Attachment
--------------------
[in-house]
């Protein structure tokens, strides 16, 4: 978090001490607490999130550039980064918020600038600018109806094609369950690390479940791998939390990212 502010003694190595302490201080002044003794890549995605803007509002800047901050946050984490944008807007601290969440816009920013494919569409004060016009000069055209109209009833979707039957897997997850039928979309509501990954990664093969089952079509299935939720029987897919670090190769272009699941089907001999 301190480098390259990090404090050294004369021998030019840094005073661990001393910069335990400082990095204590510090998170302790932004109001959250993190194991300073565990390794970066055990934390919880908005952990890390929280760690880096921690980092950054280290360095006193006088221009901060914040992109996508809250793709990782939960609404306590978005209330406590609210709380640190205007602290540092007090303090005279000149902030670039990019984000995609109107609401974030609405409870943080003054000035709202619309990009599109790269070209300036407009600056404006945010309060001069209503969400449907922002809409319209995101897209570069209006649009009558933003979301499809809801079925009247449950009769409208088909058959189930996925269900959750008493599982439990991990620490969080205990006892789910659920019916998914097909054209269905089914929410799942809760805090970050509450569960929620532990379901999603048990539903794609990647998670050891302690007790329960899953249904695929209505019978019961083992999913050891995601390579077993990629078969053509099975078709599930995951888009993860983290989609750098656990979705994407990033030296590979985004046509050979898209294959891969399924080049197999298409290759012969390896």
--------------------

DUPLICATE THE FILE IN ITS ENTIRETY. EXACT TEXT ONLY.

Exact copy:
[in-house]
């Protein structure tokens, strides 16, 4: 978090001490607490999130550039980064918020600038600018109806094609369950690390479940791998939390990212 502010003694190595302490201080002044003794890549995605803007509002800047901050946050984490944008807007601290969440816009920013494919569409004060016009000069055209109209009833979707039957897997997850039928979309509501990954990664093969089952079509299935939720029987897919670090190769272009699941089907001999 301190480098390259990090404090050294004369021998030019840094005073661990001393910069335990400082990095204590510090998170302790932004109001959250993190194991300073565990390794970066055990934390919880908005952990890390929280760690880096921690980092950054280290360095006193006088221009901060914040992109996508809250793709990782939960609404306590978005209330406590609210709380640190205007602290540092007090303090005279000149902030670039990019984000995609109107609401974030609405409870943080003054000035709202619309990009599109790269070209300036407009600056404006945010309060001069209503969400449907922002809409319209995101897209570069209006649009009558933003979301499809809801079925009247449950009769409208088909058959189930996925269900959750008493599982439990991990620490969080205990006892789910659920019916998914097909054209269905089914929410799942809760805090970050509450569960929620532990379901999603048990539903794609990647998670050891302690007790329960899953249904695929209505019978019961083992999913050891995601390579077993990629078969053509099975078709599930995951888009993860983290989609750098656990979705994407990033030296590979985004046509050979898209294959891969399924080049197999298409290759012969390896």